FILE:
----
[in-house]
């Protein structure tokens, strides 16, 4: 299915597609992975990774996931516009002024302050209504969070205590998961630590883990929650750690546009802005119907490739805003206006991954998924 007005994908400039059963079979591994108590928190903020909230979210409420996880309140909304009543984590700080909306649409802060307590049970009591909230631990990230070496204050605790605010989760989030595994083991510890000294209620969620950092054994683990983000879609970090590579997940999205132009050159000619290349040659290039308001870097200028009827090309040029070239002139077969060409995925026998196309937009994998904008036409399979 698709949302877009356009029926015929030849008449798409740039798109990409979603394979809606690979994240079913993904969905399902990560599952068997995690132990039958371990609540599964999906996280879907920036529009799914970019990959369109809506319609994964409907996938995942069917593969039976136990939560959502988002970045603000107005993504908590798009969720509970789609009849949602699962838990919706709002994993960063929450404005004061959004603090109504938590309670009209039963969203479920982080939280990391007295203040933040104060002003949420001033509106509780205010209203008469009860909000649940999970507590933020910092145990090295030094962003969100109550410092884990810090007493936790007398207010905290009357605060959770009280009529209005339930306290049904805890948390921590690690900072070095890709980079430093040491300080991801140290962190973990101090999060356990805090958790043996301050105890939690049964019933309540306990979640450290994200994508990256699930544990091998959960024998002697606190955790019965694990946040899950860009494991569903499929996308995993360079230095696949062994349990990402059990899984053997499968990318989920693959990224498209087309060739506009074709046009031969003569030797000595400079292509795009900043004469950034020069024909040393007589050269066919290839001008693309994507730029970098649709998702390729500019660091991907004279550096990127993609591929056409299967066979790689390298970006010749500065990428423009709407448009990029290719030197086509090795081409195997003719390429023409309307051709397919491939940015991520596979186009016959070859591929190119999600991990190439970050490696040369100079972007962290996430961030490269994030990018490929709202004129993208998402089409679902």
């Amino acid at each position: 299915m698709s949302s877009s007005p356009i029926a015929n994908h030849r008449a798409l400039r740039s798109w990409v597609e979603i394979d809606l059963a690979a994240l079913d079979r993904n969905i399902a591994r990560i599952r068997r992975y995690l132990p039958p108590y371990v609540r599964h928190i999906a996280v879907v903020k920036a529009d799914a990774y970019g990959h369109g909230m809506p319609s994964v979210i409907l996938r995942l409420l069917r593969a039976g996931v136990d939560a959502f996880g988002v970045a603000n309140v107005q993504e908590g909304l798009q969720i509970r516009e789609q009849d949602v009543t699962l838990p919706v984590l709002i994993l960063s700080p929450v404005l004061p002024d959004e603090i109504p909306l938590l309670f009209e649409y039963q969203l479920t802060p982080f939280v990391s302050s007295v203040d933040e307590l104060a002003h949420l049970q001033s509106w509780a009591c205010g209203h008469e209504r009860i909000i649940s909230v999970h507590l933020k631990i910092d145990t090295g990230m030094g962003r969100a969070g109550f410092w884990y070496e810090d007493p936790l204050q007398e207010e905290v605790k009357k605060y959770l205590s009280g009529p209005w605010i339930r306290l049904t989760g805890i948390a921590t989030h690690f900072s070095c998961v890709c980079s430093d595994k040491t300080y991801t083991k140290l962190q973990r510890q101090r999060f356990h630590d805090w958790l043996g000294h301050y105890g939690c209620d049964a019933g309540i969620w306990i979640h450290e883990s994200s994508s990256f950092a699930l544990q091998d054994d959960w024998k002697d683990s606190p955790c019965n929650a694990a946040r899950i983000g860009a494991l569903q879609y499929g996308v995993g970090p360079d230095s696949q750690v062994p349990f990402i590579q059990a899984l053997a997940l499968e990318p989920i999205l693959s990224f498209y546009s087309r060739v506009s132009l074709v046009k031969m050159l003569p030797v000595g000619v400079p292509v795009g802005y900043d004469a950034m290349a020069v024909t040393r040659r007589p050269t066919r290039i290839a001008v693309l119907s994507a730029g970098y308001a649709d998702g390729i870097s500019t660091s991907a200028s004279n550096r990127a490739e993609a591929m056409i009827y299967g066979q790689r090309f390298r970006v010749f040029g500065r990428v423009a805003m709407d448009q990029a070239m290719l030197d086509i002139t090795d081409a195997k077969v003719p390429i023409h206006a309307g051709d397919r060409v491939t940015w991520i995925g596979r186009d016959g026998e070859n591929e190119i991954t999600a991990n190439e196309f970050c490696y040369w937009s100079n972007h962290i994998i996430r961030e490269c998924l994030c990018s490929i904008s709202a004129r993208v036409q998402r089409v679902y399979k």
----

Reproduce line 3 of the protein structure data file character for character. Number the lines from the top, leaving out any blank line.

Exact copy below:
């Amino acid at each position: 299915m698709s949302s877009s007005p356009i029926a015929n994908h030849r008449a798409l400039r740039s798109w990409v597609e979603i394979d809606l059963a690979a994240l079913d079979r993904n969905i399902a591994r990560i599952r068997r992975y995690l132990p039958p108590y371990v609540r599964h928190i999906a996280v879907v903020k920036a529009d799914a990774y970019g990959h369109g909230m809506p319609s994964v979210i409907l996938r995942l409420l069917r593969a039976g996931v136990d939560a959502f996880g988002v970045a603000n309140v107005q993504e908590g909304l798009q969720i509970r516009e789609q009849d949602v009543t699962l838990p919706v984590l709002i994993l960063s700080p929450v404005l004061p002024d959004e603090i109504p909306l938590l309670f009209e649409y039963q969203l479920t802060p982080f939280v990391s302050s007295v203040d933040e307590l104060a002003h949420l049970q001033s509106w509780a009591c205010g209203h008469e209504r009860i909000i649940s909230v999970h507590l933020k631990i910092d145990t090295g990230m030094g962003r969100a969070g109550f410092w884990y070496e810090d007493p936790l204050q007398e207010e905290v605790k009357k605060y959770l205590s009280g009529p209005w605010i339930r306290l049904t989760g805890i948390a921590t989030h690690f900072s070095c998961v890709c980079s430093d595994k040491t300080y991801t083991k140290l962190q973990r510890q101090r999060f356990h630590d805090w958790l043996g000294h301050y105890g939690c209620d049964a019933g309540i969620w306990i979640h450290e883990s994200s994508s990256f950092a699930l544990q091998d054994d959960w024998k002697d683990s606190p955790c019965n929650a694990a946040r899950i983000g860009a494991l569903q879609y499929g996308v995993g970090p360079d230095s696949q750690v062994p349990f990402i590579q059990a899984l053997a997940l499968e990318p989920i999205l693959s990224f498209y546009s087309r060739v506009s132009l074709v046009k031969m050159l003569p030797v000595g000619v400079p292509v795009g802005y900043d004469a950034m290349a020069v024909t040393r040659r007589p050269t066919r290039i290839a001008v693309l119907s994507a730029g970098y308001a649709d998702g390729i870097s500019t660091s991907a200028s004279n550096r990127a490739e993609a591929m056409i009827y299967g066979q790689r090309f390298r970006v010749f040029g500065r990428v423009a805003m709407d448009q990029a070239m290719l030197d086509i002139t090795d081409a195997k077969v003719p390429i023409h206006a309307g051709d397919r060409v491939t940015w991520i995925g596979r186009d016959g026998e070859n591929e190119i991954t999600a991990n190439e196309f970050c490696y040369w937009s100079n972007h962290i994998i996430r961030e490269c998924l994030c990018s490929i904008s709202a004129r993208v036409q998402r089409v679902y399979k």